When a delivery driver delivers a package to you, it not only reflects on the delivery brand but also on the sender. The customer will not really differentiate them from you. So, who you partner with and the quality they stand for reflects on you and your service. I recently interviewed Sarah Manning of Secure Stores Nationwide in the Leadership Lounge podcast and asked her about the importance of quality control with partners. She said that she checks out what they stand for at the start of the relationship and regularly reviews how they deliver. She does this because she knows that the quality of what her partners deliver reflects on her company. So, choose your partners wisely for their values and their service. When picking partners, ask:
· Are their customer care standards high?
I recently advised an organisation on their CEO replacement. They knew what they were looking for and I gave them this simple piece of advice. ‘Take your time to find the right fit’. It is so tempting, particularly in times when it seems hard to recruit people, to accept someone of lower quality than you are looking for. I have always found when we do this, we end up paying for this one way or another later on. Even if it means temporary arrangements, finding the right person or partner that shares your purpose and values is priceless.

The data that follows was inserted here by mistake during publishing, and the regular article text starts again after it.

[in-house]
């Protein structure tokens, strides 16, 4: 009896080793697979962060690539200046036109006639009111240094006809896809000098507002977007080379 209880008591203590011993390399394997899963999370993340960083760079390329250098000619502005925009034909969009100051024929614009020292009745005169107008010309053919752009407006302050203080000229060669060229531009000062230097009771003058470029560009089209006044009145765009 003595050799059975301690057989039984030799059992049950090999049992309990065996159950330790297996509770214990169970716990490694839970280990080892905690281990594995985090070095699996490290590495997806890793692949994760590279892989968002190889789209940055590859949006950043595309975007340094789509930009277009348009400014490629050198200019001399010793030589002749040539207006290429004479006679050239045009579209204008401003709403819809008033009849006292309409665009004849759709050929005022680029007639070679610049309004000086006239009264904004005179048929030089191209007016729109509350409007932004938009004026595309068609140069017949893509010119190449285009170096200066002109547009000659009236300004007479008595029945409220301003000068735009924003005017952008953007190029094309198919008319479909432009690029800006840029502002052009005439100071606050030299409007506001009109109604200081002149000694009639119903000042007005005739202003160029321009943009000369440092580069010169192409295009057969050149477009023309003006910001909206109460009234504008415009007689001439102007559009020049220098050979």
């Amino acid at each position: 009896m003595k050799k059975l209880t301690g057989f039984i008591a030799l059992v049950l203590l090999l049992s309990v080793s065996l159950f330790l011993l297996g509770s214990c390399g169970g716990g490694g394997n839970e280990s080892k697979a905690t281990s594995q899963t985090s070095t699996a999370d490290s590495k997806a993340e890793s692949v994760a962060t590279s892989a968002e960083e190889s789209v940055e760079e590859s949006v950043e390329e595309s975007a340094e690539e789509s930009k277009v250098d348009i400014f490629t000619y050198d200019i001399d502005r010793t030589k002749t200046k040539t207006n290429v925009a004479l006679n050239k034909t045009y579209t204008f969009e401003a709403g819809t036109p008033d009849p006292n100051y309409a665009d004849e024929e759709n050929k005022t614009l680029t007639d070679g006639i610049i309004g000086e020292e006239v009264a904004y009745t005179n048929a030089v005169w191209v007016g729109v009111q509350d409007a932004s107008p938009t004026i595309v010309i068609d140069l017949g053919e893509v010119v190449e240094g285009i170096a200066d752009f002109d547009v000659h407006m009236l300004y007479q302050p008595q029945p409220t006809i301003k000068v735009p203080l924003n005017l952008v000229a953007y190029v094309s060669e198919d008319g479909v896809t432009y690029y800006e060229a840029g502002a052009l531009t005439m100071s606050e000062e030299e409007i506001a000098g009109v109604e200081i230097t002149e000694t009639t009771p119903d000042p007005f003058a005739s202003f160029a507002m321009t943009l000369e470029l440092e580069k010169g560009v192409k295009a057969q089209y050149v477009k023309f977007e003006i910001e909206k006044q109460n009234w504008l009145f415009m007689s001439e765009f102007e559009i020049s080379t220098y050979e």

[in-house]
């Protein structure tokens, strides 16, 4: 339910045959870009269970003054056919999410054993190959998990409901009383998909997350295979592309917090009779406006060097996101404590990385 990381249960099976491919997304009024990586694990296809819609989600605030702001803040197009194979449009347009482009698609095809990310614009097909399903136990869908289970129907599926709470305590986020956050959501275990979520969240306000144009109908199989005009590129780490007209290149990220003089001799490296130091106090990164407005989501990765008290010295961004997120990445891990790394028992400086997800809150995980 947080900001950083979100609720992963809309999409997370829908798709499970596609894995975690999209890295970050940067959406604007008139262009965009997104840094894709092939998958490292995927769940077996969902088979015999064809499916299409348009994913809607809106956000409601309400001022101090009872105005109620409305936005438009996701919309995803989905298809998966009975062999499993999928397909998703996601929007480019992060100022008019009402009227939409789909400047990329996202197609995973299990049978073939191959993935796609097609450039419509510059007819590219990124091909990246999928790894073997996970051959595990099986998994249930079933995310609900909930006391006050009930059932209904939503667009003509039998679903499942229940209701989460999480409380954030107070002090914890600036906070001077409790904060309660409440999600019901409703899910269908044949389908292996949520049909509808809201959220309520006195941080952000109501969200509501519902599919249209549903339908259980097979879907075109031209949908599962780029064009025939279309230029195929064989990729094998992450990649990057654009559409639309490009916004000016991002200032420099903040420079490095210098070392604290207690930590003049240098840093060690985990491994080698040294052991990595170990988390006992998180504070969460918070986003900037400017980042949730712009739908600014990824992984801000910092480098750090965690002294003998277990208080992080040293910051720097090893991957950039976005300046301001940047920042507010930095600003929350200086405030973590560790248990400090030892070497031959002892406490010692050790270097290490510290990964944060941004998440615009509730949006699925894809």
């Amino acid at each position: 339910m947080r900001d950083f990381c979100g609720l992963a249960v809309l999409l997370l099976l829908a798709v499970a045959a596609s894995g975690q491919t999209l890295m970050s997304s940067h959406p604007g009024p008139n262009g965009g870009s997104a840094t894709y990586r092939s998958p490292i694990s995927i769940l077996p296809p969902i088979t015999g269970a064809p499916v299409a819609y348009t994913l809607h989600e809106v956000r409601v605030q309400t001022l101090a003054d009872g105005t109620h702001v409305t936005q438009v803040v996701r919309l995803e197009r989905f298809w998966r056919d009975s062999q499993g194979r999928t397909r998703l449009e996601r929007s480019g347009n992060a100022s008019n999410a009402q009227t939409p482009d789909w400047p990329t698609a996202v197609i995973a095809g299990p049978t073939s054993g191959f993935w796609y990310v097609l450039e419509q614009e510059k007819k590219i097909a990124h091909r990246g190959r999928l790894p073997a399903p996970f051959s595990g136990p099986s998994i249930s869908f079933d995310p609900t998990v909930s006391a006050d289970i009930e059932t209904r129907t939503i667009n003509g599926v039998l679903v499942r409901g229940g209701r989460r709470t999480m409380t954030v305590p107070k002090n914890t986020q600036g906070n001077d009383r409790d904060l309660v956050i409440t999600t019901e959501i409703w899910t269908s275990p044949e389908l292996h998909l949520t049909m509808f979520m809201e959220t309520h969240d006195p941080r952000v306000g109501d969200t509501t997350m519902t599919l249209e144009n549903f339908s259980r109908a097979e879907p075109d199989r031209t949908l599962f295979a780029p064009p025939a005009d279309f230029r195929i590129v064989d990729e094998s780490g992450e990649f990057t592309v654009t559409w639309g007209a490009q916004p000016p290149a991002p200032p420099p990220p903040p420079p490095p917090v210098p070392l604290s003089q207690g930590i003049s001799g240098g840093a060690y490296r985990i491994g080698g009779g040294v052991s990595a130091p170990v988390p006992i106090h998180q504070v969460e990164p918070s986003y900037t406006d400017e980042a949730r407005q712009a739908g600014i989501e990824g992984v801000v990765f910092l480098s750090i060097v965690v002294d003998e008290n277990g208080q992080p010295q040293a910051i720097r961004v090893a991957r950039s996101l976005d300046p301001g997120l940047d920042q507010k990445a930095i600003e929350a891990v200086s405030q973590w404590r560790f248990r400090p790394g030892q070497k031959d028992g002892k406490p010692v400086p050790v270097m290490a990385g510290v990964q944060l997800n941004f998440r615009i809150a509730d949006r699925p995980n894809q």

This month I interview Richard Dedicoat, the headteacher of Grace Cook Primary school, who has been living our ‘Start from Scratch’ theme for months, as he has worked to start this school from scratch ready for its opening in September. Do tune into the Leadership Lounge Podcast on 15th April to hear how he has managed it!
Can we help you?
Do you want to get something off the ground and need a sounding board to help shape it? Could we help you through coaching to discover your why, how and what? Everyday Leader’s team of coaches can help you understand what is going on in your head and how you can manage your emotions and other people in those moments. Give us a call on 01449 710438 if you would like us to help you explore this and empower you and your team.
Everyday Leader is here to empower, inspire and equip you to do that. If we can help you find a way forward, through coaching, training or consultancy, do let us know. Contact us now: firstname.lastname@example.org